Multiband thermographic films may be applied to any application where a more detailed temperature profile is needed beyond the one response of a single band thermographic film. For example, in FIG. 6, a hypothetical surface map of a skin surface 25 is presented wherein two subcutaneous tumors 26, 27 are indicated. If this skin surface 25 is mapped with a single band system that begins RED at 33 C., begins GREEN at 34 C. and begins BLUE at 35 C., the resulting temperature contour will be as shown in FIG. 7, i.e., a blue area 28, a green annulus 29 and the remainder 30 of the film red. However if a multiband system of the present invention is employed, having a first response identical with that of the described single band system of FIG. 7 and having an additional band with responses that begin RED at 36 C., begin GREEN at 37 C. and begin BLUE at 38 C., then the multiband system will present the information shown in FIG. 8, wherein a first area 31 is green, an annulus 32 is red; an area 33 is red; a surrounding area 34 is blue; an annular area 35 is green; and the remainder 36 is red. Greater precision in locating the subsurface tumors 26, 27 (heat sources) is achieved.

A further application for multiband systems is in novelty or aesthetic devices where the operator creates a material which is constantly changing colors with changes in the temperature of the environment. For example, in a multiband system, if one band is thermally stabilized made from cholesteryl oleyl carbonate and cholesteryl chloride such that it transforms from iridescent green to transparent isotropic at 20 C., another band is thermally sensitive and begins RED at 23 C., begins GREEN at 31 C. and begins BLUE at 34 C., a multiband system exists such that when worn in contact with the human body (as in a finger ring or as an ornament on a piece of clothing) it is almost always (from - 20 C. to 34 C.) displaying an iridescent color and is frequently changing color dynamically as the skin temperature and/or environmental temperature change.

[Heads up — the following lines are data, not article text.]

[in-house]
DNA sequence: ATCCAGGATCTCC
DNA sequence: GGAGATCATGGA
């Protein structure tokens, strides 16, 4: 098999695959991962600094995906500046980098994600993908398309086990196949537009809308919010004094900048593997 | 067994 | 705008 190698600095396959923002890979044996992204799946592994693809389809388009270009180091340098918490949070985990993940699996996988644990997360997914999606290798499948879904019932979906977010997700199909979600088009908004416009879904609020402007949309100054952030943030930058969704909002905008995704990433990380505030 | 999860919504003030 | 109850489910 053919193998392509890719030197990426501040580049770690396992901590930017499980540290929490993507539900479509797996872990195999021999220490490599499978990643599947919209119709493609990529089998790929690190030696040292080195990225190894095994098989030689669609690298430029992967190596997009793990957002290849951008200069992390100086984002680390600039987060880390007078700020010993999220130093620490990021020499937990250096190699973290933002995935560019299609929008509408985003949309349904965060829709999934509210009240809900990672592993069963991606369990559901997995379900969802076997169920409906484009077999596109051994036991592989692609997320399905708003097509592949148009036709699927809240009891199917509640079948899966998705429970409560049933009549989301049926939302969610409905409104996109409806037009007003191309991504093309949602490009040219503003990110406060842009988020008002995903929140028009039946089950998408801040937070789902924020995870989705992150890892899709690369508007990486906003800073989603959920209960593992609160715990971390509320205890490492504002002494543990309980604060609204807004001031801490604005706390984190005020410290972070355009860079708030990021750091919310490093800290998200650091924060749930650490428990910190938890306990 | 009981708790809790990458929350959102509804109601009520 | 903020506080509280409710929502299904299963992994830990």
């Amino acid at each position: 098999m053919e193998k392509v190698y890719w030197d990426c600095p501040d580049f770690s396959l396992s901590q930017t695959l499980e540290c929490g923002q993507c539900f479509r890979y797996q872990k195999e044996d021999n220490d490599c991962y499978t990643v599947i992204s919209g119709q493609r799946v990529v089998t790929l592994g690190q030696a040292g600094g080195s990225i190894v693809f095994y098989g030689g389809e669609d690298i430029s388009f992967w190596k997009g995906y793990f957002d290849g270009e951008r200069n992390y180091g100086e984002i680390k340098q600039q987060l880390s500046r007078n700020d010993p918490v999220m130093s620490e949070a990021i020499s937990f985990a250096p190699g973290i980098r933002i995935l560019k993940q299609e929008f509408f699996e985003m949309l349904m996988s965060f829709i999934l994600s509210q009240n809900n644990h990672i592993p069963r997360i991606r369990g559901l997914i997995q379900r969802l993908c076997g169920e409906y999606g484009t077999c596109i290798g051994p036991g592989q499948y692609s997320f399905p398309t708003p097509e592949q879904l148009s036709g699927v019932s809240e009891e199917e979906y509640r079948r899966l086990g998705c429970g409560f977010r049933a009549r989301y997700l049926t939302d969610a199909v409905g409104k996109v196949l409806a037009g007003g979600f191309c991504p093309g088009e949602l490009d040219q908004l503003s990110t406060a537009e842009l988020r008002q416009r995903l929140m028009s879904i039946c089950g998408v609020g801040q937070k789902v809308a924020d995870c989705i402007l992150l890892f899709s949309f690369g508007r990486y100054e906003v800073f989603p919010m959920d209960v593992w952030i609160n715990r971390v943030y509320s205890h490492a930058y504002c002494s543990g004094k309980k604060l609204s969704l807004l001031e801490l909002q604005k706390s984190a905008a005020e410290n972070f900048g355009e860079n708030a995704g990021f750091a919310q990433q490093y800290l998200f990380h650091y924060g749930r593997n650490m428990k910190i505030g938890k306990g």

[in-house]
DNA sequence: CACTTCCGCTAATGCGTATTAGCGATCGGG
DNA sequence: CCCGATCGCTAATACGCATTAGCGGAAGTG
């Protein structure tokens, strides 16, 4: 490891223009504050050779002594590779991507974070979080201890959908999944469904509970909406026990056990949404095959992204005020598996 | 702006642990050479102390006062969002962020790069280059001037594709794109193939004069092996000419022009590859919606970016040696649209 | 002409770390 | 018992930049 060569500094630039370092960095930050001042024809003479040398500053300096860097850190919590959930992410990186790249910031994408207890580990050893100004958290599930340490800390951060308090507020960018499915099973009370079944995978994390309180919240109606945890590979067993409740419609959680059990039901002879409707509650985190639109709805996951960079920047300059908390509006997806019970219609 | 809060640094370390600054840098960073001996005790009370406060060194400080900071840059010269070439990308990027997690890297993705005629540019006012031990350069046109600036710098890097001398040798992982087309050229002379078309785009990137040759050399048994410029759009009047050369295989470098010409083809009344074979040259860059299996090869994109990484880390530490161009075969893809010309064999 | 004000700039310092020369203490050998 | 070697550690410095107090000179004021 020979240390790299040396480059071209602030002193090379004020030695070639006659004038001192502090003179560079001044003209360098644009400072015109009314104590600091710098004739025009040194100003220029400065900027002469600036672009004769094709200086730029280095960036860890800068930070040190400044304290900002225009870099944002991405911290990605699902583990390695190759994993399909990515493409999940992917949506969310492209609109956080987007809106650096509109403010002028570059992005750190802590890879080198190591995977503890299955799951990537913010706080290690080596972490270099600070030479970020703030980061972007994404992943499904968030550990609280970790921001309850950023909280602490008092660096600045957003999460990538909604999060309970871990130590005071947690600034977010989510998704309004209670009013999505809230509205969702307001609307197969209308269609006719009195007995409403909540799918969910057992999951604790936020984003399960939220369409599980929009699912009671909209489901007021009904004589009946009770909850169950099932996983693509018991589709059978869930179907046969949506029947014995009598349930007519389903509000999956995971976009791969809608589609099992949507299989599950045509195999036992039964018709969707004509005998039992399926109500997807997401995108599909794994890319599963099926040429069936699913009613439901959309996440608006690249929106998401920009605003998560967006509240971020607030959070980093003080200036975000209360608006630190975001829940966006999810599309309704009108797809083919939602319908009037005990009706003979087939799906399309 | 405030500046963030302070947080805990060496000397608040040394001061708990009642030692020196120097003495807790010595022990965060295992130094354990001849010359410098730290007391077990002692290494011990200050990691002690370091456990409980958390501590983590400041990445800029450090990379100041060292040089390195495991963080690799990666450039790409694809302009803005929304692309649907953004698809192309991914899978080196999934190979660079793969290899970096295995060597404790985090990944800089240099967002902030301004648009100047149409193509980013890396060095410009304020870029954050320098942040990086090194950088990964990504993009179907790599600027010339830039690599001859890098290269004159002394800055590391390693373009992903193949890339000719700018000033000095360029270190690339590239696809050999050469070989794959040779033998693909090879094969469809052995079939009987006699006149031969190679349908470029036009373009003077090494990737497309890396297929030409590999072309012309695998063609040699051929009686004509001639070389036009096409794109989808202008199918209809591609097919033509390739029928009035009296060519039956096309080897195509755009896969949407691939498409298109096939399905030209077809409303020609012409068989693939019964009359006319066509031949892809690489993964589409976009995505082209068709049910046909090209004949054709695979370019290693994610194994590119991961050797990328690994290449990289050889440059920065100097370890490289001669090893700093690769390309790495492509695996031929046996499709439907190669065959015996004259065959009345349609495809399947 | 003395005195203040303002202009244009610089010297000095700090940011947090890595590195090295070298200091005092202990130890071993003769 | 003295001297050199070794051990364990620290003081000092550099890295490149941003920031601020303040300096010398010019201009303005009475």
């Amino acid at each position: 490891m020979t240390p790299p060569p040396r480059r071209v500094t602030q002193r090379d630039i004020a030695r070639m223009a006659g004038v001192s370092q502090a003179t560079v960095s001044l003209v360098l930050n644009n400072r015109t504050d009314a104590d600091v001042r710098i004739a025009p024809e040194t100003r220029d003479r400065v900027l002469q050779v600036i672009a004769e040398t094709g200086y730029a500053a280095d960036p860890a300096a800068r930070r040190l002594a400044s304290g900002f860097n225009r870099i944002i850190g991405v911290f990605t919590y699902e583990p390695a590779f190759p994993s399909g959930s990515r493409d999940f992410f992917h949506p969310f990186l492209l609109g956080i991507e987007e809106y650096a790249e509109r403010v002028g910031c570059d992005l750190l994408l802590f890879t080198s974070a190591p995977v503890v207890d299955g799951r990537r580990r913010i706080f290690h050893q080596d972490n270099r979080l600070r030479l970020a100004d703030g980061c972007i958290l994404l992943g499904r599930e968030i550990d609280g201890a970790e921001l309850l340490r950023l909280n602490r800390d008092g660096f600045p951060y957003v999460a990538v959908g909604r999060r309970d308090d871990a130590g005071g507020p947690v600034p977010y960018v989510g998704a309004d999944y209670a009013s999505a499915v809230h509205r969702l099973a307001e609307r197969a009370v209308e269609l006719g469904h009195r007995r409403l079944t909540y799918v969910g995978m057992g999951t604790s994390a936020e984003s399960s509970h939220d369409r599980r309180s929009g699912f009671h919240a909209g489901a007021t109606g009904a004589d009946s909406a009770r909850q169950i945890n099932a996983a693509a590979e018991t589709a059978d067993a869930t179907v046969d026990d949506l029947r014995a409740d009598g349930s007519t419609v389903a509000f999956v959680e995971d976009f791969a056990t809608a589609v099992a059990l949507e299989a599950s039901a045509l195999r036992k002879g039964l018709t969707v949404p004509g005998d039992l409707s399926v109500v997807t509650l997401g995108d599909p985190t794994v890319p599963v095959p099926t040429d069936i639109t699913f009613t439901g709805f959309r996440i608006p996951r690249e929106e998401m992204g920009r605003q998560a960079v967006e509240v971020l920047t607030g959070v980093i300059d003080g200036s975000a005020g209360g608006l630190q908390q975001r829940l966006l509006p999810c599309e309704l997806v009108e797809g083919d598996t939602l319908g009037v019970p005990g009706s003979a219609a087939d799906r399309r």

It is also possible to create passive reflectors by utilizing multilayers of thermally stabilized liquid crystals in polyurethane. For example, in the article "Twisted Nematic Display with Cholesteric Reflector," T. J. Scheffer, J. PHYS. D.: Appl. Phys., Vol 8, 1975, there is described a thermally stabilized cholesteric system with a high degree of circularly polarized reflection.

This is illustrated in FIG. 9 which shows an incident beam 40 of white light reflected from a film 41 of liquid crystal composition--single band. The reflected light beam 42 will be circularly polarized and will have the color corresponding to the response color of the film 41.

By employing a multi-band film of two different thermally stabilized liquid crystal compositions, some interesting results are observed., as indicated in FIG. 10 wherein a multi-band film 44 has a green response film 45 and a red response film 46 separated by a clear barrier film 47. An incident beam 48 of white light will be reflected as a beam 49 which has a greater content of circular polarization than the beam 42 of FIG. 9. Moreover the reflected beam 49 will appear yellow to an observer at 50.